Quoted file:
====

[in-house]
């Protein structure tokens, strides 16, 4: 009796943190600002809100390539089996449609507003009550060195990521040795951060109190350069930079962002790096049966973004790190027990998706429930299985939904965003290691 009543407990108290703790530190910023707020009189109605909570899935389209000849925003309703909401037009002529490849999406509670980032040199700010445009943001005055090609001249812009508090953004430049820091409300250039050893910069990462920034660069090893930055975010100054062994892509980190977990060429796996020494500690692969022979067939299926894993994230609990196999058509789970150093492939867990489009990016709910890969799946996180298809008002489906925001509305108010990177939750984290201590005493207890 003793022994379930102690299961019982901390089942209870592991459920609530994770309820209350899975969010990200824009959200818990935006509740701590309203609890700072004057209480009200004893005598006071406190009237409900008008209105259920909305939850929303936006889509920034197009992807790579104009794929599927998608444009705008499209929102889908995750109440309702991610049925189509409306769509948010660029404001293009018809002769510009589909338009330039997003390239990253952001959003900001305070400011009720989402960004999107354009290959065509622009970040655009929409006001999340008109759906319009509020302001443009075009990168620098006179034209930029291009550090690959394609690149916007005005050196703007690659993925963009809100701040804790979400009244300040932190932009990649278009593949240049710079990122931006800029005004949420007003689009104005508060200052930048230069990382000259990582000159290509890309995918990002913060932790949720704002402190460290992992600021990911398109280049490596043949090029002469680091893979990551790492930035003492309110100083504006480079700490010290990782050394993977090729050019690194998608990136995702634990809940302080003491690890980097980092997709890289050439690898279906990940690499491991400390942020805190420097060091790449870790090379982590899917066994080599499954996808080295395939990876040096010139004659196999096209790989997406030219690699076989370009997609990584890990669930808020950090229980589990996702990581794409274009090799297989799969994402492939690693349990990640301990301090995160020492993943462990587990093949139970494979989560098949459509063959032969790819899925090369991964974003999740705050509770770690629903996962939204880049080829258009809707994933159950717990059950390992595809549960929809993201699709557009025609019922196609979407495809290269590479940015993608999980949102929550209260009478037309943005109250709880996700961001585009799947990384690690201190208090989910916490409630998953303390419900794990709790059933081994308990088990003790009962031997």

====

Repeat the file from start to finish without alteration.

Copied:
[in-house]
């Protein structure tokens, strides 16, 4: 009796943190600002809100390539089996449609507003009550060195990521040795951060109190350069930079962002790096049966973004790190027990998706429930299985939904965003290691 009543407990108290703790530190910023707020009189109605909570899935389209000849925003309703909401037009002529490849999406509670980032040199700010445009943001005055090609001249812009508090953004430049820091409300250039050893910069990462920034660069090893930055975010100054062994892509980190977990060429796996020494500690692969022979067939299926894993994230609990196999058509789970150093492939867990489009990016709910890969799946996180298809008002489906925001509305108010990177939750984290201590005493207890 003793022994379930102690299961019982901390089942209870592991459920609530994770309820209350899975969010990200824009959200818990935006509740701590309203609890700072004057209480009200004893005598006071406190009237409900008008209105259920909305939850929303936006889509920034197009992807790579104009794929599927998608444009705008499209929102889908995750109440309702991610049925189509409306769509948010660029404001293009018809002769510009589909338009330039997003390239990253952001959003900001305070400011009720989402960004999107354009290959065509622009970040655009929409006001999340008109759906319009509020302001443009075009990168620098006179034209930029291009550090690959394609690149916007005005050196703007690659993925963009809100701040804790979400009244300040932190932009990649278009593949240049710079990122931006800029005004949420007003689009104005508060200052930048230069990382000259990582000159290509890309995918990002913060932790949720704002402190460290992992600021990911398109280049490596043949090029002469680091893979990551790492930035003492309110100083504006480079700490010290990782050394993977090729050019690194998608990136995702634990809940302080003491690890980097980092997709890289050439690898279906990940690499491991400390942020805190420097060091790449870790090379982590899917066994080599499954996808080295395939990876040096010139004659196999096209790989997406030219690699076989370009997609990584890990669930808020950090229980589990996702990581794409274009090799297989799969994402492939690693349990990640301990301090995160020492993943462990587990093949139970494979989560098949459509063959032969790819899925090369991964974003999740705050509770770690629903996962939204880049080829258009809707994933159950717990059950390992595809549960929809993201699709557009025609019922196609979407495809290269590479940015993608999980949102929550209260009478037309943005109250709880996700961001585009799947990384690690201190208090989910916490409630998953303390419900794990709790059933081994308990088990003790009962031997």